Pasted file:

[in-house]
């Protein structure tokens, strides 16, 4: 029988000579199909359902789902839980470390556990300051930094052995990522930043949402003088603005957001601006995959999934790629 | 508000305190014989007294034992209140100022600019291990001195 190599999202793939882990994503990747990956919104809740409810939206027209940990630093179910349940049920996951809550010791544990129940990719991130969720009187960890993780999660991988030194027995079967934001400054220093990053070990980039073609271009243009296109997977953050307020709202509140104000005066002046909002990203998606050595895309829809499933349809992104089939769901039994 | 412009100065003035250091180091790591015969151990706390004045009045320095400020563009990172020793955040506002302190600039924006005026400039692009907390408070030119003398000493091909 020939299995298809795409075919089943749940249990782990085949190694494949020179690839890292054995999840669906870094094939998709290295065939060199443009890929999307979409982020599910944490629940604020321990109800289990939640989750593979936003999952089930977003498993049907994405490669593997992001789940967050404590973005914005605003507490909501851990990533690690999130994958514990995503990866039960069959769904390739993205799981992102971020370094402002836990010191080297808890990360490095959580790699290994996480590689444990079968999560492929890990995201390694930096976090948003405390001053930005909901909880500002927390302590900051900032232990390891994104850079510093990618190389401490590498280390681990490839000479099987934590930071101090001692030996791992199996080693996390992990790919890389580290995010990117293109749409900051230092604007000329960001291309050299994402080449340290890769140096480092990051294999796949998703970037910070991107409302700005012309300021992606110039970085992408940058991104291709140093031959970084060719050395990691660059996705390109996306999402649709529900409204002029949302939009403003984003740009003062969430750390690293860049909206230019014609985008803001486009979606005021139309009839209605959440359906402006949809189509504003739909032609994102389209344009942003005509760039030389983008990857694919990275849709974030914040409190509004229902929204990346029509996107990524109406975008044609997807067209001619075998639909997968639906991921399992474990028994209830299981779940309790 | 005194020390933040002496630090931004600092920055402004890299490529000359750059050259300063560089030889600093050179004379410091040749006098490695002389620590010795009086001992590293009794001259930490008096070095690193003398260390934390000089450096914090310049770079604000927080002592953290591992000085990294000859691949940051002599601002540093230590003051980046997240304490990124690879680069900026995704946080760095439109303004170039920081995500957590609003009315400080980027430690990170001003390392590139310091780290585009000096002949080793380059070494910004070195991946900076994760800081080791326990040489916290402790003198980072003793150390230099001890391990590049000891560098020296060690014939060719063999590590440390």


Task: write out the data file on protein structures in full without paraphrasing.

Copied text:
[in-house]
């Protein structure tokens, strides 16, 4: 029988000579199909359902789902839980470390556990300051930094052995990522930043949402003088603005957001601006995959999934790629 | 508000305190014989007294034992209140100022600019291990001195 190599999202793939882990994503990747990956919104809740409810939206027209940990630093179910349940049920996951809550010791544990129940990719991130969720009187960890993780999660991988030194027995079967934001400054220093990053070990980039073609271009243009296109997977953050307020709202509140104000005066002046909002990203998606050595895309829809499933349809992104089939769901039994 | 412009100065003035250091180091790591015969151990706390004045009045320095400020563009990172020793955040506002302190600039924006005026400039692009907390408070030119003398000493091909 020939299995298809795409075919089943749940249990782990085949190694494949020179690839890292054995999840669906870094094939998709290295065939060199443009890929999307979409982020599910944490629940604020321990109800289990939640989750593979936003999952089930977003498993049907994405490669593997992001789940967050404590973005914005605003507490909501851990990533690690999130994958514990995503990866039960069959769904390739993205799981992102971020370094402002836990010191080297808890990360490095959580790699290994996480590689444990079968999560492929890990995201390694930096976090948003405390001053930005909901909880500002927390302590900051900032232990390891994104850079510093990618190389401490590498280390681990490839000479099987934590930071101090001692030996791992199996080693996390992990790919890389580290995010990117293109749409900051230092604007000329960001291309050299994402080449340290890769140096480092990051294999796949998703970037910070991107409302700005012309300021992606110039970085992408940058991104291709140093031959970084060719050395990691660059996705390109996306999402649709529900409204002029949302939009403003984003740009003062969430750390690293860049909206230019014609985008803001486009979606005021139309009839209605959440359906402006949809189509504003739909032609994102389209344009942003005509760039030389983008990857694919990275849709974030914040409190509004229902929204990346029509996107990524109406975008044609997807067209001619075998639909997968639906991921399992474990028994209830299981779940309790 | 005194020390933040002496630090931004600092920055402004890299490529000359750059050259300063560089030889600093050179004379410091040749006098490695002389620590010795009086001992590293009794001259930490008096070095690193003398260390934390000089450096914090310049770079604000927080002592953290591992000085990294000859691949940051002599601002540093230590003051980046997240304490990124690879680069900026995704946080760095439109303004170039920081995500957590609003009315400080980027430690990170001003390392590139310091780290585009000096002949080793380059070494910004070195991946900076994760800081080791326990040489916290402790003198980072003793150390230099001890391990590049000891560098020296060690014939060719063999590590440390």